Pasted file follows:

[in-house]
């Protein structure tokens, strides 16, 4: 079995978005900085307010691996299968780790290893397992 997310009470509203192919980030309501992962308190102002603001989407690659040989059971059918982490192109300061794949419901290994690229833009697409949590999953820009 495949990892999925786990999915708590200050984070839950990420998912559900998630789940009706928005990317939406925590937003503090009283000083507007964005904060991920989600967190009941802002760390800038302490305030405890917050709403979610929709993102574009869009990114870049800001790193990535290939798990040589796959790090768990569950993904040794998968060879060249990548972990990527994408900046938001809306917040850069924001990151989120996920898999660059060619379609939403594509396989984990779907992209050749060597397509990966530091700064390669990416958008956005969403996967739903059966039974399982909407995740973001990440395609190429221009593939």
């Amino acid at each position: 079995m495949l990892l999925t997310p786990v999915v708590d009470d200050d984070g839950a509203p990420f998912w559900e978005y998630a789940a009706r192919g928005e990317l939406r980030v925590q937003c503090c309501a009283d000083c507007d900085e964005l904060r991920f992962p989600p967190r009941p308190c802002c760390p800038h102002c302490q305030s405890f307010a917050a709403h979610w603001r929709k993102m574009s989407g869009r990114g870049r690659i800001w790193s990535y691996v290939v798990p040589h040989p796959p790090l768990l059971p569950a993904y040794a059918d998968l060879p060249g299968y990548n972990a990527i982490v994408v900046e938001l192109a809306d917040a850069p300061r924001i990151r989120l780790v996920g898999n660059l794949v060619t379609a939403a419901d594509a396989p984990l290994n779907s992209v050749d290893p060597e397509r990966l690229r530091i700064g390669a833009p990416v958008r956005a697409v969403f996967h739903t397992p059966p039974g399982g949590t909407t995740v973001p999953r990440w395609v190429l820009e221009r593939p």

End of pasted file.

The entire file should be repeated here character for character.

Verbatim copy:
[in-house]
């Protein structure tokens, strides 16, 4: 079995978005900085307010691996299968780790290893397992 997310009470509203192919980030309501992962308190102002603001989407690659040989059971059918982490192109300061794949419901290994690229833009697409949590999953820009 495949990892999925786990999915708590200050984070839950990420998912559900998630789940009706928005990317939406925590937003503090009283000083507007964005904060991920989600967190009941802002760390800038302490305030405890917050709403979610929709993102574009869009990114870049800001790193990535290939798990040589796959790090768990569950993904040794998968060879060249990548972990990527994408900046938001809306917040850069924001990151989120996920898999660059060619379609939403594509396989984990779907992209050749060597397509990966530091700064390669990416958008956005969403996967739903059966039974399982909407995740973001990440395609190429221009593939």
């Amino acid at each position: 079995m495949l990892l999925t997310p786990v999915v708590d009470d200050d984070g839950a509203p990420f998912w559900e978005y998630a789940a009706r192919g928005e990317l939406r980030v925590q937003c503090c309501a009283d000083c507007d900085e964005l904060r991920f992962p989600p967190r009941p308190c802002c760390p800038h102002c302490q305030s405890f307010a917050a709403h979610w603001r929709k993102m574009s989407g869009r990114g870049r690659i800001w790193s990535y691996v290939v798990p040589h040989p796959p790090l768990l059971p569950a993904y040794a059918d998968l060879p060249g299968y990548n972990a990527i982490v994408v900046e938001l192109a809306d917040a850069p300061r924001i990151r989120l780790v996920g898999n660059l794949v060619t379609a939403a419901d594509a396989p984990l290994n779907s992209v050749d290893p060597e397509r990966l690229r530091i700064g390669a833009p990416v958008r956005a697409v969403f996967h739903t397992p059966p039974g399982g949590t909407t995740v973001p999953r990440w395609v190429l820009e221009r593939p």